Price-to-Sales Ratio - P/S Ratio

In case of a negative price-to-earnings ratio it can not be used as a key performance figure and therefore an alternative figure needs to be calculated. In this case the price-to-sales ratio can be used. Companies that have just been started very often do not generate any earnings and profits yet. Also in these cases the price-to-sales ratio can be used as an alternative key performance figure for any kind of fundamental analysis. 


Formal Calculation:

Price-to-Sales Ratio = Stock market price of a share / Sales per Share

A price-to-sales ratio of < 1 is considered as good. 

The FScore takes the price-to-sales ratio into consideration with a value of 15%. 

Please note that the price-to-sales ratio is only being used for the calculation of the FScore when the price-earnings ratio is negative for the analyzed period of time. 


Mainly for companies with a cyclic and fluctuating sales return the price-to-sales ratio can be a much more reliable key performance figure than the price-earnings ratio. For companies that are in some kind of a turnaround situation and for companies that have just been founded and are therefore still facing high investments and low earnings, the price-to-sales ratio can deliver useful insight for value oriented investors.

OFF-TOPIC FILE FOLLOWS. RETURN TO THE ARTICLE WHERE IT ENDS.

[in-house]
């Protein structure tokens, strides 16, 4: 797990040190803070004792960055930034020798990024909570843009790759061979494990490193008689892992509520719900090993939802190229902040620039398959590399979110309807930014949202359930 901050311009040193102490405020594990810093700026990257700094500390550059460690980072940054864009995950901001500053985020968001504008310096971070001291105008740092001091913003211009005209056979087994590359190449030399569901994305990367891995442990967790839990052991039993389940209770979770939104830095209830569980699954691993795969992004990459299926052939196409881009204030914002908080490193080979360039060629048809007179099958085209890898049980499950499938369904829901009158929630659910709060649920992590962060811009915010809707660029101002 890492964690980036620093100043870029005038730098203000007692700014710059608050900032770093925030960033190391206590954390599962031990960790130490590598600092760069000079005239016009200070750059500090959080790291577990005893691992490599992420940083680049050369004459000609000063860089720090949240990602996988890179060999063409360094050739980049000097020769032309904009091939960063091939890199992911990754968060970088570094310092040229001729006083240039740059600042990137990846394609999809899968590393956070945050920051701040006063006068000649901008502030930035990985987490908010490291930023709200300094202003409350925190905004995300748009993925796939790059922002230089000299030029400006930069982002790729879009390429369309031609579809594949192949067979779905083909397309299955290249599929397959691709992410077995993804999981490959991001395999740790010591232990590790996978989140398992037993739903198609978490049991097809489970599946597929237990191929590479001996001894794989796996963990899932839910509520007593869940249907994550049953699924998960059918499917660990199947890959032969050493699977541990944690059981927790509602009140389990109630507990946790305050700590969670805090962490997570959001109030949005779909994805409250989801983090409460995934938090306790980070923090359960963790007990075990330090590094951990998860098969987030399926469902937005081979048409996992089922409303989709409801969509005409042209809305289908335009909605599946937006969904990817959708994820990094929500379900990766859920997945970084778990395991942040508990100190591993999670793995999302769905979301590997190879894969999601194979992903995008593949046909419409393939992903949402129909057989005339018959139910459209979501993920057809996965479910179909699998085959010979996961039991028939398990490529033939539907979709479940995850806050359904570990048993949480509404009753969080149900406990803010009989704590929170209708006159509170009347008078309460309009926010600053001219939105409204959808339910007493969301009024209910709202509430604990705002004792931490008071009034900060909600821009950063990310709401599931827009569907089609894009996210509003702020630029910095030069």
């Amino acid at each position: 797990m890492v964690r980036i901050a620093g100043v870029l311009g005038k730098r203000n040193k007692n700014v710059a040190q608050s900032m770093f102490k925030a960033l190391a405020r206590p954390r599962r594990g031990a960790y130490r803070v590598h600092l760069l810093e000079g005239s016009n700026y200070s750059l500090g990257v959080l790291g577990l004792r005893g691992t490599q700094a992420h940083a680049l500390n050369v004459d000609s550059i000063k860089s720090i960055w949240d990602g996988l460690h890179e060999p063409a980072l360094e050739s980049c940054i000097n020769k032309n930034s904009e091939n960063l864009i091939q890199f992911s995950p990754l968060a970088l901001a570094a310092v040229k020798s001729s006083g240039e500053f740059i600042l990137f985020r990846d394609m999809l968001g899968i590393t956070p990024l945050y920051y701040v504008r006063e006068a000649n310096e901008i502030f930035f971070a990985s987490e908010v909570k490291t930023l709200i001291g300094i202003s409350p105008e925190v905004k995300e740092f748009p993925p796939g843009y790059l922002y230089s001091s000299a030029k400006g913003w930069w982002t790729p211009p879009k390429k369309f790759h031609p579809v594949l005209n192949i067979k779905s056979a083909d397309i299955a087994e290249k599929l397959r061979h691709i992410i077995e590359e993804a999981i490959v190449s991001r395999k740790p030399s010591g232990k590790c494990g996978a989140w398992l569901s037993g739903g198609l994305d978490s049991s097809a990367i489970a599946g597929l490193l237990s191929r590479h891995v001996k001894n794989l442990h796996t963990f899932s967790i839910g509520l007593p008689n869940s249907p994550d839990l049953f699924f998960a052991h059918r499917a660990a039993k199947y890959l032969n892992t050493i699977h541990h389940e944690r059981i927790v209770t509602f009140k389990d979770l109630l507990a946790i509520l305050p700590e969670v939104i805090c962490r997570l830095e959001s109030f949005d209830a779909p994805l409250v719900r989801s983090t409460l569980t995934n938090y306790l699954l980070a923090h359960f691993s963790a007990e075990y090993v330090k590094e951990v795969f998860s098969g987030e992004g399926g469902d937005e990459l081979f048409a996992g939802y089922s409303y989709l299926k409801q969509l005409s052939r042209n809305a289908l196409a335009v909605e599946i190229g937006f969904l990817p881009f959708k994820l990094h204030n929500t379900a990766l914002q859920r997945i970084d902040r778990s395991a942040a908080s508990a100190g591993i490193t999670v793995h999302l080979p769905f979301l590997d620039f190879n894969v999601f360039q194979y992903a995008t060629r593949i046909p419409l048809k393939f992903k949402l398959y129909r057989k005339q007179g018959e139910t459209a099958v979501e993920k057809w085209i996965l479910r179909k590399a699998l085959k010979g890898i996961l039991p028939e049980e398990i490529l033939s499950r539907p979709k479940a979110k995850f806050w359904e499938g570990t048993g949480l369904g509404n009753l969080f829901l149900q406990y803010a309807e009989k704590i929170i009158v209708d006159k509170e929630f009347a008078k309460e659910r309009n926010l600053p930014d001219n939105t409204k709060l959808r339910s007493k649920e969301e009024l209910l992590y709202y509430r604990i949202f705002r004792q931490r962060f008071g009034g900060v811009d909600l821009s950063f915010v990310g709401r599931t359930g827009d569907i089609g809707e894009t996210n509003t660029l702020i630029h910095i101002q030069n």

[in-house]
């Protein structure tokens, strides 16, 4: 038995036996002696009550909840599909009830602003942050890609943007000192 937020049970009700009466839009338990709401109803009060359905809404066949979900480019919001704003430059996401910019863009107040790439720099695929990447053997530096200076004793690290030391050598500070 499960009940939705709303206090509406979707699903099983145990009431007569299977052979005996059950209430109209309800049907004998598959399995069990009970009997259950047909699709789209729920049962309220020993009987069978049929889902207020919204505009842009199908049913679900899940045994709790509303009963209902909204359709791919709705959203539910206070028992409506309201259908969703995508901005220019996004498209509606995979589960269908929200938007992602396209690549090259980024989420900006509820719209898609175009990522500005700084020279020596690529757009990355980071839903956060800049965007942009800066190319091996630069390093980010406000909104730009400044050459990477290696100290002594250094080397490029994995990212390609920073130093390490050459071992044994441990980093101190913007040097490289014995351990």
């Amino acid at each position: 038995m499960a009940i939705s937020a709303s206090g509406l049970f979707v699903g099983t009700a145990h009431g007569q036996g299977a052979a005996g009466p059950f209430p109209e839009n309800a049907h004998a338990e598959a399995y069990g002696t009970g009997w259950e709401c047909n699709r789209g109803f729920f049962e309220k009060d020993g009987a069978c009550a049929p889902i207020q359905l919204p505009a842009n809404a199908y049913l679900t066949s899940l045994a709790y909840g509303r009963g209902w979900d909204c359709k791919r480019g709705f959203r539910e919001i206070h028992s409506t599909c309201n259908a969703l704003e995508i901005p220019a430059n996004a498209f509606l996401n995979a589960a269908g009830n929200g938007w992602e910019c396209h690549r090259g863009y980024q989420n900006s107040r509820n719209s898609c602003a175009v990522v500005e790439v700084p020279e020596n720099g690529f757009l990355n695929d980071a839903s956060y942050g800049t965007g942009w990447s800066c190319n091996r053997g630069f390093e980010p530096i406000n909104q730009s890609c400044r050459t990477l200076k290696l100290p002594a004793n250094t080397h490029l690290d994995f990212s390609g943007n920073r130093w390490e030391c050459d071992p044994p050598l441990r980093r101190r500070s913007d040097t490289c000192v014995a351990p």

Supporters of the price-to-sales ratio as a key performance figure for fundamental analysis also highlight that the balance sheet earnings can easily be manipulated. In this line of argumentation the price-to-sales figure is a much more reliable figure than the balance sheet earnings. 

But one might argue that the price-to-sales ratio ignores the profitability of one company and that the price-earnings ratio therefore is a much better and more reliable performance figure. 

Example: Company A with a price-to-sales ratio of 2 is still much better rated than company B with a price-sales-ratio of 1 in case that company A is able to generate double the return on sales than company B in the longterm. 

High sales and a consequently low price-to-sales ratio do not allow any forecast on the longterm profitability of one company. Furthermore also the sales figures of the balance sheet can be manipulated and thus change the price-to-sales ratio. 

During the period of the so called new economy bubble from the late 1990ies until the beginning of 2001 the price-to-sales ratio has lost a lot of its reputation. During that period of time the price-to-sales ratio has been used in order to justify very high stock markte prices of basically unprofitable companies. After the burst of the bubble in 2001 the price-to-sales ratio has not been as popular anymore. But still many high profiled financial analysts believe in the price-to-sales ratio as an important tool for financial analysis. 


It is highly recommended to use other financial figures and not only rely on the price-to-sales ratio. Following the approach of a fundamental analysis these additional key performance figures are mainly the price-to-book ratio and the price-earnings ratio. Furthermore the return on investment, the price-cashflow ratio and the dividend yield are considered as important key performance figures for the fundamental analysis of one company.